In July 2007, the American Solar Energy Society conducted a study of potential job growth in the renewable energy and energy efficiency industries in Ohio and the U.S. The findings reveal that in 2006 few of the renewable energy-related jobs in the U.S. were in biodiesel. Only 2,750 (1.4 percent) of the nearly 200,000 Americans who work in renewable energy were employed by the biodiesel industry. The only renewable energy sector employing fewer people was solar thermal. For comparison, the wind industry employed 16,000 (8 percent) and photovoltaics 6,800 (3.4 percent).5
Job estimates vary widely, but the most widely used and most conservative estimate for direct biodiesel job creation counts one plant operations job for every 500,000 gallon/year in production capacity. According to the Texas State Energy Conservation Office, Texas is the nation’s largest producer of biodiesel. As of January 2008 the state’s production capacity is 297,850,000 gallons/year. This production capacity translates to an estimated 500 plant operation jobs.
Technical biodiesel jobs appear to be geared toward candidates with advanced degrees. Postings for Biofuels Technical Specialist and Biofuels Project Engineer specified four-year degrees in chemical or mechanical engineering with a preference for graduate training. Two postings targeting two-year college graduates specified the following skills:
(Source: National BioDiesel Board, Commercial Biodiesel Prodiction Plants, Jan 2008.)
U.S. 2007 sales are expected to be $400 million and production capacity will be 1 billion gallons per year. U.S. biodiesel production is anticipated to grow by more than 20 percent per year through 2015. 6 The driving forces behind this aggressive growth are high energy prices, federal incentives and the proliferation of state incentives. According to many studies, biodiesel production costs range from $1.50 to $2.50 per gallon depending on the feedstock, costs that exceed the wholesale price of petroleum-based diesel range from $0.20 to $0.82 per gallon. 7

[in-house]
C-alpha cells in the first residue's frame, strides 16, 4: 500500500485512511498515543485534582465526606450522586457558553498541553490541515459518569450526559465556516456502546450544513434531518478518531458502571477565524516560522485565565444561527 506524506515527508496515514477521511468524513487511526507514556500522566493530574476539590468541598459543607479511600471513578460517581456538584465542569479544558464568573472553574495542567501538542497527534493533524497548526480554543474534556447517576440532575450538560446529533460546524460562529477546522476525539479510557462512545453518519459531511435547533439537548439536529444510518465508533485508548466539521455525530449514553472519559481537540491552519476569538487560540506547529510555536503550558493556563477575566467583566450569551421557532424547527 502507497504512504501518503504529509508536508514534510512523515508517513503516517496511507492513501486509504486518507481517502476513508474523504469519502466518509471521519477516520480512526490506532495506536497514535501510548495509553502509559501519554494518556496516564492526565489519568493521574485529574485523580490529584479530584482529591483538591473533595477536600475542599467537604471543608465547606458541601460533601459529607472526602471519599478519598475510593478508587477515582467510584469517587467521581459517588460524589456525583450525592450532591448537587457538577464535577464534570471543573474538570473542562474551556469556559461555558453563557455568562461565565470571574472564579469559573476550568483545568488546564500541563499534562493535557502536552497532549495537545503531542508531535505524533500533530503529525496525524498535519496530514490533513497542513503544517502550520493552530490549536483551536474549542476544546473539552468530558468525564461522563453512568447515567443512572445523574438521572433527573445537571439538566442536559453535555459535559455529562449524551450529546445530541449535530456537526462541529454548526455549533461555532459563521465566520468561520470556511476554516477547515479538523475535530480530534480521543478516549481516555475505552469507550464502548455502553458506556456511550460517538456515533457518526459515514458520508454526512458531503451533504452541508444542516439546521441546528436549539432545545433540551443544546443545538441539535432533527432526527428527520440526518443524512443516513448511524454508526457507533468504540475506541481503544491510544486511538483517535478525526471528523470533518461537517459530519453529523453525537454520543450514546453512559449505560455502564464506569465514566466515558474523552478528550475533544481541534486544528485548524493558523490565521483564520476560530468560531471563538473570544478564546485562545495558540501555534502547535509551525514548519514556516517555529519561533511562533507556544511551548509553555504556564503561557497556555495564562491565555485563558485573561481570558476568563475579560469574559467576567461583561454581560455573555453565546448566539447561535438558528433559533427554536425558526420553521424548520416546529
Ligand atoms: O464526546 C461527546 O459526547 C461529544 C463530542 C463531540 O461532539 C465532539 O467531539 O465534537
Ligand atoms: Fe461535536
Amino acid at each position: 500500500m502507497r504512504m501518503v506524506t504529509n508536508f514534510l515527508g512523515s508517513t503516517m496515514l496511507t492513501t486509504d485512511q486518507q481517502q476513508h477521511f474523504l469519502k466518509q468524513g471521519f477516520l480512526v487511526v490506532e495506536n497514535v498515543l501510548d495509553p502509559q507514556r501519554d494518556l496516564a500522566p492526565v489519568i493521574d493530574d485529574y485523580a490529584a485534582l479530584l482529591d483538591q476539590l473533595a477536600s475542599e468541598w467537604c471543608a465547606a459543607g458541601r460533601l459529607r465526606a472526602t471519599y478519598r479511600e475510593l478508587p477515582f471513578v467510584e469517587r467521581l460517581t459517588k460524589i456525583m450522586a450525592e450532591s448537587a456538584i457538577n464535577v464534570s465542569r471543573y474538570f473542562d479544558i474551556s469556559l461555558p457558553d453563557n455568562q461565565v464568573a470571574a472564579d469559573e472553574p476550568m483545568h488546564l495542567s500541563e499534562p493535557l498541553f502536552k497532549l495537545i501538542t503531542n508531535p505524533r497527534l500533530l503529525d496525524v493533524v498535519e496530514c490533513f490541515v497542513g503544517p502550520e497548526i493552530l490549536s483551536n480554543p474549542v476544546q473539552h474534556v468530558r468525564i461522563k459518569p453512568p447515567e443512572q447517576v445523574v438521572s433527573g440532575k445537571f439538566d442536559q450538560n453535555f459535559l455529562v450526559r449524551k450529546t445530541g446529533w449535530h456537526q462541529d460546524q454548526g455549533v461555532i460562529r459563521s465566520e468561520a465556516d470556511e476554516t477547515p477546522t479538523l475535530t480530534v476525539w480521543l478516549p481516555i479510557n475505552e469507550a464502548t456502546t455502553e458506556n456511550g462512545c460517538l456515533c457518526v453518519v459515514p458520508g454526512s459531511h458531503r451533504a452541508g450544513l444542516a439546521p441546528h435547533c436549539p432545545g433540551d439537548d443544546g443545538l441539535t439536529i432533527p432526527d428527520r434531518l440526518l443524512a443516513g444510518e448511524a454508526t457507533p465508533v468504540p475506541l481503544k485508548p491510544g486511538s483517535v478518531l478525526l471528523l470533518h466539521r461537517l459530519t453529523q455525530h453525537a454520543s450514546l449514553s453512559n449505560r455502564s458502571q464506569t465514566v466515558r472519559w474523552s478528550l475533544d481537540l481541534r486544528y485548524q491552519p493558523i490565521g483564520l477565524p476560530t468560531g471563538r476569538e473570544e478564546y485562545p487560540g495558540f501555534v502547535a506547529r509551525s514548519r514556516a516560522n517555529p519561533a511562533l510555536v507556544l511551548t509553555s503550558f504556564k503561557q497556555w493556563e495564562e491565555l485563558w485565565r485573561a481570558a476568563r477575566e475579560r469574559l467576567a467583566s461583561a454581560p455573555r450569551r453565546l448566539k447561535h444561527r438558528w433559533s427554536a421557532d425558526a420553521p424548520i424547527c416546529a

Much of this rapid growth is occurring in Texas. As of January 2008, of the 148 biodiesel plants operating in the U.S., 22 were located in Texas. In July 2007, the Texas Commission on Environmental Quality (TCEQ) permitted the largest biodiesel refinery in the U.S. The refinery will be located near the Houston Ship Channel and will have a capacity of 105 million gallons per year. The company, GreenHunter Biofuels, will convert an existing petroleum refinery and expects to be in production by March 2008.8
According to the Texas State Energy Conservation Office, Texas is the nation’s largest producer of biodiesel and the state’s production capacity is expected to double in 2007 to 250 million gallons.
Although there is no direct mention in any of the extant literature, we can assume that the increasing standardization of the biodiesel industry will yield, over time, a need for job-specific certification requirements. The standard for biodiesel in the U.S. is American Society of Testing and Materials (ASTM) D6751. ASTM standards are not always laws but frequently become so. Minnesota and a handful of other states have adopted this standard for biodiesel as law. Industry certification is under the voluntary quality assurance certification program established by the National Biodiesel Board, BQ-9000. This certification is for companies that produce, distribute and market biodiesel. BQ-9000 combines the ASTM standards with a program that includes instruction on storage, sampling, testing, blending, shipping, distribution and fuel management.9
Educational programs in biodiesel are few, but there is some evidence that colleges and others are acting to fill a perceived industry need. Examples include: West Virginia University, as the host for the National Alternative Fuel Training Consortium, is the hub of a training consortium with members in 24 states that has trained technicians in the biofuels industry. NAFTC takes a train-the- trainers approach and most of their efforts are on training instructors. Tarrant County College (Fort Worth) is the only Texas member of NAFTC. NAFTC has organized a two-day curriculum on biodiesel that covers the following topics:
Central Carolina Community College has developed a 16-week continuing education course on biofuels that includes:
Broad-based education programs in renewable energy technologies can be found at Lane Community College, San Juan College, Sonoma State University, and Madison Area Technical College. However, biodiesel is not necessarily a central part of these curricula.